He wanted to restore Rory’s legacy, and announced a weekend called “Spirit of Rory McEwen,” set up with Rory’s children Flora, Christabel, Samantha, and Adam. There would be an exhibition of his work. There would be talks and presentations. And there would be music under the direction of the TV music presenter and pianist Jools Holland, Christabel’s husband and the son-in-law Rory never met.

It was a great lineup: Martin Carthy, the distinguished folk singer who played with Rory on Hullaballoo in the 60s, and his daughter, Eliza, a songwriter and fiddle player (both were decorated with M.B.E.’s.), along with David Ogilvy, a young friend of Rory’s as well as a singer-songwriter and guitar player. Would I play? I was up for it.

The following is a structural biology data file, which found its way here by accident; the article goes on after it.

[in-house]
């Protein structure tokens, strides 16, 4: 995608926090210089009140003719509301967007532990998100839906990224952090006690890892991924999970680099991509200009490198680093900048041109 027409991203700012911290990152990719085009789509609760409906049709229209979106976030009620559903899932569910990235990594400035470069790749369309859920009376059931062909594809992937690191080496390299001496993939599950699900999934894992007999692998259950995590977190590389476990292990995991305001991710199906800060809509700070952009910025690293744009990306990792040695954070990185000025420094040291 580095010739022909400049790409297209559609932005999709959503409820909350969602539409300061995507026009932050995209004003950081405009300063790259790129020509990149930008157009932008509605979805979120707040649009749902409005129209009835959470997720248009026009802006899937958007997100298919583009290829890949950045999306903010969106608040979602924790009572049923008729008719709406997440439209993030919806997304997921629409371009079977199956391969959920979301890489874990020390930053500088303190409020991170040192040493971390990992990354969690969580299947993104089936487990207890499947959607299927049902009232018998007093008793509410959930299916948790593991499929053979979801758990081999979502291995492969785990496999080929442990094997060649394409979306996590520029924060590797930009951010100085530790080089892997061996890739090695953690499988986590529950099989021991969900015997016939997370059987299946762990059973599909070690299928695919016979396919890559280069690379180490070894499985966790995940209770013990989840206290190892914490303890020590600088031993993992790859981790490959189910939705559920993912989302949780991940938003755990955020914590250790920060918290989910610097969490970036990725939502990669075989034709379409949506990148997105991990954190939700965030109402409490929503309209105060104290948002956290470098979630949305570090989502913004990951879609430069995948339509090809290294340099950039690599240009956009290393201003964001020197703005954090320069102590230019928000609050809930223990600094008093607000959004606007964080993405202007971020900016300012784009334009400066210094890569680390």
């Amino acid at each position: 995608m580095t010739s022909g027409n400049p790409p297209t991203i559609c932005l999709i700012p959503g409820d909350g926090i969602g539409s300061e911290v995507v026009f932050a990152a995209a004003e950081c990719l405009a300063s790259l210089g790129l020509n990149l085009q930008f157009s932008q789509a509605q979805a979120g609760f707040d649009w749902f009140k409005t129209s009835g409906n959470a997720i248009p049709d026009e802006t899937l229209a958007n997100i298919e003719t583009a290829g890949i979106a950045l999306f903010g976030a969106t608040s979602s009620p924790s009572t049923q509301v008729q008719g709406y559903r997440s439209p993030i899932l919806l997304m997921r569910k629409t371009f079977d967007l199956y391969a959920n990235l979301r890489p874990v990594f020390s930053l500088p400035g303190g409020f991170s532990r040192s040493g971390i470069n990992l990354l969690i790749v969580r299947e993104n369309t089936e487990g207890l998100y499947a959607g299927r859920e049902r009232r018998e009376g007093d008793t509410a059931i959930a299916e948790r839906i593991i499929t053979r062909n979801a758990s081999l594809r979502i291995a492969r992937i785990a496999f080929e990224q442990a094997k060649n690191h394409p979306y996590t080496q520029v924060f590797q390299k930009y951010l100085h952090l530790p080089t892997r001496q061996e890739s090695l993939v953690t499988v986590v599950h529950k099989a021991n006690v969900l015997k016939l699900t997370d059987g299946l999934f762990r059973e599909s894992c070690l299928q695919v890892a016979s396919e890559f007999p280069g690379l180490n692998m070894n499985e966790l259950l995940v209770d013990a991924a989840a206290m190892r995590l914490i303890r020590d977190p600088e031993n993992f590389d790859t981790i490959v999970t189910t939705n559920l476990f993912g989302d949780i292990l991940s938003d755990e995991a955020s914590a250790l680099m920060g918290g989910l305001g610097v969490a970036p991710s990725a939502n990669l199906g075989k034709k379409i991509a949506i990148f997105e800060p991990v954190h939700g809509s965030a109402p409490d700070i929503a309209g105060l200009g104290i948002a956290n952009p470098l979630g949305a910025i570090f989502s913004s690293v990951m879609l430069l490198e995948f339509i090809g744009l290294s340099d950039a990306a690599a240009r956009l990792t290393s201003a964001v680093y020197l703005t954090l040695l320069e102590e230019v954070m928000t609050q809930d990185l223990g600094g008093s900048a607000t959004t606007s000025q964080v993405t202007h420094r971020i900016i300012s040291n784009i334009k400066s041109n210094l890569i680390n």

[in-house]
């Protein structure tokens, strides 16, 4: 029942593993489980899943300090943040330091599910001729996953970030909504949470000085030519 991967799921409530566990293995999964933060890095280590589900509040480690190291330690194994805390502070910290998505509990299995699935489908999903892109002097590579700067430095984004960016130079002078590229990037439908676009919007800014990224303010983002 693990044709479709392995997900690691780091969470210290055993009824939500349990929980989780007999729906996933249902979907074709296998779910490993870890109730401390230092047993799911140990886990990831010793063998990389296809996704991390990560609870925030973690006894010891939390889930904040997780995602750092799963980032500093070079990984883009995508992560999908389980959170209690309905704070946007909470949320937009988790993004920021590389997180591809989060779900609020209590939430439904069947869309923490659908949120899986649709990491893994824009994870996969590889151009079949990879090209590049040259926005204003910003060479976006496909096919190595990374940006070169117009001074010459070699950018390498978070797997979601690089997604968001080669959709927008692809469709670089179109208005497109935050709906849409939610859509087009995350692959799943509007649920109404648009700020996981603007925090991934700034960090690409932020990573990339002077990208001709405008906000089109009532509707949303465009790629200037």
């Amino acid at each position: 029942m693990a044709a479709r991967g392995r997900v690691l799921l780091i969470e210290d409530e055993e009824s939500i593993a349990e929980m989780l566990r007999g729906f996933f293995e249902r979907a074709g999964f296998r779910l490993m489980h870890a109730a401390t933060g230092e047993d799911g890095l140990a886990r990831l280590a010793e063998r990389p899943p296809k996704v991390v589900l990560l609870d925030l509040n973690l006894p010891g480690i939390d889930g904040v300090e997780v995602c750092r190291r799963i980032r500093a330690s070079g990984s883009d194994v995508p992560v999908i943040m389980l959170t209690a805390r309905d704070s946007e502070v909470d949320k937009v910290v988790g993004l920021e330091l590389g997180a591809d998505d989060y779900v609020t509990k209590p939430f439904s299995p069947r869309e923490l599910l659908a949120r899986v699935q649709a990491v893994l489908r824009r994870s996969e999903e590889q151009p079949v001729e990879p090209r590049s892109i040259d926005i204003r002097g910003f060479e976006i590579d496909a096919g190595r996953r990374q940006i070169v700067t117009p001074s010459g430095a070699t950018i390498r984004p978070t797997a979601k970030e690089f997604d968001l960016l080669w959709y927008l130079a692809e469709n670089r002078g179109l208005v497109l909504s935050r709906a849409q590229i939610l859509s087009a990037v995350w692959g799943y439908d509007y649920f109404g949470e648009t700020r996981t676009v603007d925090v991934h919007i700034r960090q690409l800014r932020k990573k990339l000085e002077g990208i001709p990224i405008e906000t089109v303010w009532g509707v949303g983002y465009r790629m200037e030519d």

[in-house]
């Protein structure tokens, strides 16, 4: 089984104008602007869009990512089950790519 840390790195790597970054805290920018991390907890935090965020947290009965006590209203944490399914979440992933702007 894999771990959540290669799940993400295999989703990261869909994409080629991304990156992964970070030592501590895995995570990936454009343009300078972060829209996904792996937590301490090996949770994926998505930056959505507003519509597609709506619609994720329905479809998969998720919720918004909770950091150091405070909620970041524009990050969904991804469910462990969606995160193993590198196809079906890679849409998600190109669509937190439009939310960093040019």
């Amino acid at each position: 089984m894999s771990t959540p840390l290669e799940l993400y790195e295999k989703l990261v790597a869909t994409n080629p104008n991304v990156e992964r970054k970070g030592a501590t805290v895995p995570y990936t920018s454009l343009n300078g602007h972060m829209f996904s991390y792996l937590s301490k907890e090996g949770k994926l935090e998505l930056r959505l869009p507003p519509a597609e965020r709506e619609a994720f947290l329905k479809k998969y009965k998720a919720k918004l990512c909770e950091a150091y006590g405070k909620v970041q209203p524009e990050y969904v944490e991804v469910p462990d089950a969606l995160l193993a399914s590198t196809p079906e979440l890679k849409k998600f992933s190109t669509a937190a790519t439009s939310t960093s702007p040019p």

Marchmont looked extraordinarily beautiful in early spring, at the end of the mile-long avenue leading straight to its front door—thought to be the longest in Scotland. The staterooms were restored to their Georgian splendor, with sculpture—Lynn Chadwick, Henry Moore, and Antony Gormley on the roof—and paintings from the Grand Tour and by the Scottish Colourists.

Christabel McEwen, daughter of Rory and Romana, photographed for Vogue in 1968.

The rat-run attic was now the Lorimer apartment, after the Scottish architect Sir Robert Lorimer, who redesigned the house in 1914–17, and it was filled with work by Arts and Crafts masters such as Ernest Gimson, all collected by Hugo Burge. At the end of the schoolroom, where the 78s scratched out Leadbelly, was a dining room in the style of the Arthurian Revival.